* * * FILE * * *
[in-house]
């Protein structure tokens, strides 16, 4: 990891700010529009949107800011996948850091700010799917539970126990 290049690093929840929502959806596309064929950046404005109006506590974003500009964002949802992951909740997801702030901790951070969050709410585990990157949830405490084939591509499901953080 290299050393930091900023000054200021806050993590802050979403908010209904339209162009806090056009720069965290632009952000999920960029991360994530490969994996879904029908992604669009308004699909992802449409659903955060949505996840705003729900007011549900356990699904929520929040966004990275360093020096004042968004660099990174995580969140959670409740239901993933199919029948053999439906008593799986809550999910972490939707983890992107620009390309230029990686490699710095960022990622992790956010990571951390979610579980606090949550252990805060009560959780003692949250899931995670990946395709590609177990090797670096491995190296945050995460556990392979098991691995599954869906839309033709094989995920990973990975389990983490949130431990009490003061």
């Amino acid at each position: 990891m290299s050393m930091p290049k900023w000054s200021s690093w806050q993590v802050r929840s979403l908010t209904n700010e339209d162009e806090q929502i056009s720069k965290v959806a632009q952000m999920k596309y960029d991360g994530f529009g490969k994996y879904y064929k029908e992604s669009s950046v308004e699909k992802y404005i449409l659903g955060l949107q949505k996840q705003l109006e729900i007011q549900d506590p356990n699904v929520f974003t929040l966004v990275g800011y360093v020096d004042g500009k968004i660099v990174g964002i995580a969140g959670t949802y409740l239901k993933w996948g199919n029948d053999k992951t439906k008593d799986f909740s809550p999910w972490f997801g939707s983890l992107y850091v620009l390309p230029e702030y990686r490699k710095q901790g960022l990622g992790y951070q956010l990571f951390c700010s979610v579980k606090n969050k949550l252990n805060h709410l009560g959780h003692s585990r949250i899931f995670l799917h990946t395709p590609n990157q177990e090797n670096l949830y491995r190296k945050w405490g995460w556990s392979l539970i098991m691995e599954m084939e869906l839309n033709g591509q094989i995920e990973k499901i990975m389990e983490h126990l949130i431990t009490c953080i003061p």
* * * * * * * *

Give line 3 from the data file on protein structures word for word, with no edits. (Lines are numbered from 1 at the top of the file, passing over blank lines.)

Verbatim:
């Amino acid at each position: 990891m290299s050393m930091p290049k900023w000054s200021s690093w806050q993590v802050r929840s979403l908010t209904n700010e339209d162009e806090q929502i056009s720069k965290v959806a632009q952000m999920k596309y960029d991360g994530f529009g490969k994996y879904y064929k029908e992604s669009s950046v308004e699909k992802y404005i449409l659903g955060l949107q949505k996840q705003l109006e729900i007011q549900d506590p356990n699904v929520f974003t929040l966004v990275g800011y360093v020096d004042g500009k968004i660099v990174g964002i995580a969140g959670t949802y409740l239901k993933w996948g199919n029948d053999k992951t439906k008593d799986f909740s809550p999910w972490f997801g939707s983890l992107y850091v620009l390309p230029e702030y990686r490699k710095q901790g960022l990622g992790y951070q956010l990571f951390c700010s979610v579980k606090n969050k949550l252990n805060h709410l009560g959780h003692s585990r949250i899931f995670l799917h990946t395709p590609n990157q177990e090797n670096l949830y491995r190296k945050w405490g995460w556990s392979l539970i098991m691995e599954m084939e869906l839309n033709g591509q094989i995920e990973k499901i990975m389990e983490h126990l949130i431990t009490c953080i003061p």